Gregg County JP's family alleges nursing home abuse
By Sarah Thomas firstname.lastname@example.org
Nov. 4, 2013 at 10 p.m.
The daughter of a Gregg County justice of the peace, who was shot in March, has filed a complaint against his nursing home alleging the facility's negligence led to her father's recent hospitalization.
Judge Sam Lawson entered The Clairmont Longview on Aug. 2 after spending months in rehab at Baylor University Medical Center in Dallas, where he received care after the shooting left him a paraplegic.
Lawson's wife Ina Lawson, 71, was indicted by a grand jury on a charge of aggravated assault with a deadly weapon after police said she she shot her husband in the back as he tried to flee through the kitchen to the laundry room at her home in the 2400 block of Pam Street.
When police arrived at the couple's home, they found Sam Lawson suffering from multiple gunshot wounds.
In a written complaint, Susan Drayden claims the negligent behavior of the staff at Clairmont Nursing Home has "contributed to additional medical emergencies/conditions that have resulted in two surgeries and a host of unforeseen expenses."
Staff at The Clairmont Longview said Monday they could not discuss Drayden's allegations, but Melody Chatelle, a spokesperson for the facility released a statement saying, "We take great pride in the quality of care we strive to deliver on a daily basis, and regret that a member of this family is upset with care allegedly received at our center, although we respectfully disagree with the overall characterization of that care.
"Although commenting on the specifics of this matter would be inappropriate, as we are bound by the Health Insurance Portability and Accountability Act (HIPAA) to maintain the privacy of patient information, we are comprehensively reviewing the concerns and will report and investigate them with the goal to resolve those concerns.
"We are certainly available to visit with members of this family as they wish, and we wish the resident the very best in the resident's new surroundings. We will continue to work hard to provide a high quality of care for all of our residents, and we take great pride in our long-standing service to the people of Longview and surrounding areas."
"State inspectors came out Wednesday and Thursday and did not substantiate any of the complaints when they left," Chatelle said during a phone interview Monday afternoon.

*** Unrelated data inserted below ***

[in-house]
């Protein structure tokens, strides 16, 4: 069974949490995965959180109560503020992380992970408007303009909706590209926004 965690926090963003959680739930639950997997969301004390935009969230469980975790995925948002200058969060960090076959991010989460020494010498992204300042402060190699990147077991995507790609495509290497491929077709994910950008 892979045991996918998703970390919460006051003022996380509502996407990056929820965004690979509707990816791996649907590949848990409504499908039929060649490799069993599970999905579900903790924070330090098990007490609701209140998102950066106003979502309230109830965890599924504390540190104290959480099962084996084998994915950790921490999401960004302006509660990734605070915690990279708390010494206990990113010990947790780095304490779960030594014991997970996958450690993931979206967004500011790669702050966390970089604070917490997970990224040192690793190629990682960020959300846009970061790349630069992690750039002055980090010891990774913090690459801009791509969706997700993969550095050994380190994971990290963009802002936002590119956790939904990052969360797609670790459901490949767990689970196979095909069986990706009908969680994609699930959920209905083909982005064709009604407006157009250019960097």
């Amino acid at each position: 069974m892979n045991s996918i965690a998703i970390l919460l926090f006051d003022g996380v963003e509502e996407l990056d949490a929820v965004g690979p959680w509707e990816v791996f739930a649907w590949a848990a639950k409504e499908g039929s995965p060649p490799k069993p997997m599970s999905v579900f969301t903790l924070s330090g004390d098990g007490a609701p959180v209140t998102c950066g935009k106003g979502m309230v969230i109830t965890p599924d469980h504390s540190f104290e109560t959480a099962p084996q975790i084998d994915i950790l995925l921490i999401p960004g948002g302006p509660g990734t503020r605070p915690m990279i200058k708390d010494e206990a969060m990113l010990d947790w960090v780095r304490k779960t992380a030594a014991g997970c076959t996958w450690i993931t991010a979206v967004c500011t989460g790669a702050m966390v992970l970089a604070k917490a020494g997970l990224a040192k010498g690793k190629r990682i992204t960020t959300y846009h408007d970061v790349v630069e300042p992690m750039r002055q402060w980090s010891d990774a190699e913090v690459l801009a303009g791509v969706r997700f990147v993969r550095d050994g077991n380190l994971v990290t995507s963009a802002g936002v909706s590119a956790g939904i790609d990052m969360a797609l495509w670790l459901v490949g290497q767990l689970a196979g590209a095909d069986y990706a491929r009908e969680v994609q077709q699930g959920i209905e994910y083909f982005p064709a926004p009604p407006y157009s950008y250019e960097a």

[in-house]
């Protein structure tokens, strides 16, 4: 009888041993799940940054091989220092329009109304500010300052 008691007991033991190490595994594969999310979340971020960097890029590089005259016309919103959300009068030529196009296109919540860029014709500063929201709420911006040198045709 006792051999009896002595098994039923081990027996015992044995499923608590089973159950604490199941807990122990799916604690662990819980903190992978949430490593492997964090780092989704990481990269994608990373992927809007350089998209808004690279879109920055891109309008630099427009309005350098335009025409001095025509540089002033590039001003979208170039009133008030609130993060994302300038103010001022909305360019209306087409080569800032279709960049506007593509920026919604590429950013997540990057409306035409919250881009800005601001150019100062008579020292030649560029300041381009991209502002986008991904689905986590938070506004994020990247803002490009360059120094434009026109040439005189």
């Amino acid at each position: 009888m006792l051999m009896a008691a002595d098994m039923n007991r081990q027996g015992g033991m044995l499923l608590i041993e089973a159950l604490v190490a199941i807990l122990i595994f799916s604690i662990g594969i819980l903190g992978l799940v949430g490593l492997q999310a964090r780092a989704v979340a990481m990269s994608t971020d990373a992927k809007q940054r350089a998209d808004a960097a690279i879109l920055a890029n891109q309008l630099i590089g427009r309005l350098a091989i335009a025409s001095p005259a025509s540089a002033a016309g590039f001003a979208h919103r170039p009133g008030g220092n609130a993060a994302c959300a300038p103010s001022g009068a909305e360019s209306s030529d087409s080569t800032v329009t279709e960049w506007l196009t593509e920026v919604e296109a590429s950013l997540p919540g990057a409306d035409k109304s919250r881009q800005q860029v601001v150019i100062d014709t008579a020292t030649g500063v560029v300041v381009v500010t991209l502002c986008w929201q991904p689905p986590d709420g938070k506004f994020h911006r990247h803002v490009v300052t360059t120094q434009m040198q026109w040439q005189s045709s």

Cecilia Cavuto is a spokesperson for the Texas Department of Aging and Disability Services, the agency that inspects and investigates nursing homes. She said the department cannot release any information regarding investigations into The Clairmont Longview until those investigations are complete.
"Complaints are confidential by law," Cavuto said. "Once we have investigated the complaint, our report is public."
Drayden said she filed her complaint with the Texas Department of Aging and Disability Services after a bedsore sent Lawson to the hospital, where he had to have emergency surgery.
"He had a bedsore that covered his entire buttocks area. (The doctors) didn't know if it was deep enough to where it had reached the bone. It was so deep he needed a colostomy because feces could infect the wound. (The doctor) said it could become septic and kill him," she said.
That was Sept. 23, Drayden said, and Lawson remains hospitalized.
On Sept. 25, Clairmont was cited for failing "to make sure that the resident with pressure sores receives appropriate treatment and services" and failing "to establish and maintain an infection control program," according to citations documented on the Texas Department of Aging and Disability Services website.
Cavuto could not confirm whether the citations were related to Lawson's stay at Clairmont.
The most recent comprehensive inspection of Clairmont was conducted Sept. 19, at which time inspectors found 15 deficiencies regarding federal standards, according to the site.
The website shows the department substantiated four complaints in 2012 and six complaints so far this year. The state average was one complaint for each of those years, according to the website.
The most disappointing aspect of Lawson's time at Clairmont, Drayden said, is that his stay left him much weaker than he was when he entered the facility.
Lawson has no function left in his left arm and has lost more than 75 percent of the function in his right arm, according to Drayden.
"He can't even pick up a phone to call me," she said. "This man has been in the public eye for my whole life. The dignity he lost in that place. They treated him like an animal. It's absolutely unacceptable. He pays $3,700 a month to be treated like a dog."
Drayden also alleges the facility failed to provide Lawson with a sling to help mitigate "excruciating pain" in his right arm, did not bathe him for a week and failed to adequately change his catheter, which caused a urinary tract infection, according to her written complaint.
"Clairmont needs to be held accountable for their actions," she said.